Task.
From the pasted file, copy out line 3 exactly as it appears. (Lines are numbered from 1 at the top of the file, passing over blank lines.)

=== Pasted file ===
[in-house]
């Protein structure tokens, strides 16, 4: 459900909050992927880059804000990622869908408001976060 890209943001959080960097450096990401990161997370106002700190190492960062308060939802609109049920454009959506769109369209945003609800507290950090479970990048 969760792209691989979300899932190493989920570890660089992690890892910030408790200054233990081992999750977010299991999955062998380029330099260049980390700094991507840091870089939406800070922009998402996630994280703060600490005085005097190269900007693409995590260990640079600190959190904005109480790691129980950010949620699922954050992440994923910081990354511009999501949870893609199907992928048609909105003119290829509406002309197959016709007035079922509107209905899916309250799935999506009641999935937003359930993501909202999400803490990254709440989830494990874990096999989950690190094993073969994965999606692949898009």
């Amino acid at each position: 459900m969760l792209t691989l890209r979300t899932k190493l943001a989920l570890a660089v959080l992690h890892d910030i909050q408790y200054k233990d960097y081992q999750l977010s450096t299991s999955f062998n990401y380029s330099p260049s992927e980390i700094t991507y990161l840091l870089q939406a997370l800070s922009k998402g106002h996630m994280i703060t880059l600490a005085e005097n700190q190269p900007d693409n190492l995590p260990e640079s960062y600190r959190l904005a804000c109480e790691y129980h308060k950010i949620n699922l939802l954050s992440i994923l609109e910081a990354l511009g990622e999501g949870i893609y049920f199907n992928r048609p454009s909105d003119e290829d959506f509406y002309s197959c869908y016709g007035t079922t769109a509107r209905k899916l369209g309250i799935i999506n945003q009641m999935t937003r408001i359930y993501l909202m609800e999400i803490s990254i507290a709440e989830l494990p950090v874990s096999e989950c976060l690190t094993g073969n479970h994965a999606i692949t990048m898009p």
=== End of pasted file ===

């Amino acid at each position: 459900m969760l792209t691989l890209r979300t899932k190493l943001a989920l570890a660089v959080l992690h890892d910030i909050q408790y200054k233990d960097y081992q999750l977010s450096t299991s999955f062998n990401y380029s330099p260049s992927e980390i700094t991507y990161l840091l870089q939406a997370l800070s922009k998402g106002h996630m994280i703060t880059l600490a005085e005097n700190q190269p900007d693409n190492l995590p260990e640079s960062y600190r959190l904005a804000c109480e790691y129980h308060k950010i949620n699922l939802l954050s992440i994923l609109e910081a990354l511009g990622e999501g949870i893609y049920f199907n992928r048609p454009s909105d003119e290829d959506f509406y002309s197959c869908y016709g007035t079922t769109a509107r209905k899916l369209g309250i799935i999506n945003q009641m999935t937003r408001i359930y993501l909202m609800e999400i803490s990254i507290a709440e989830l494990p950090v874990s096999e989950c976060l690190t094993g073969n479970h994965a999606i692949t990048m898009p």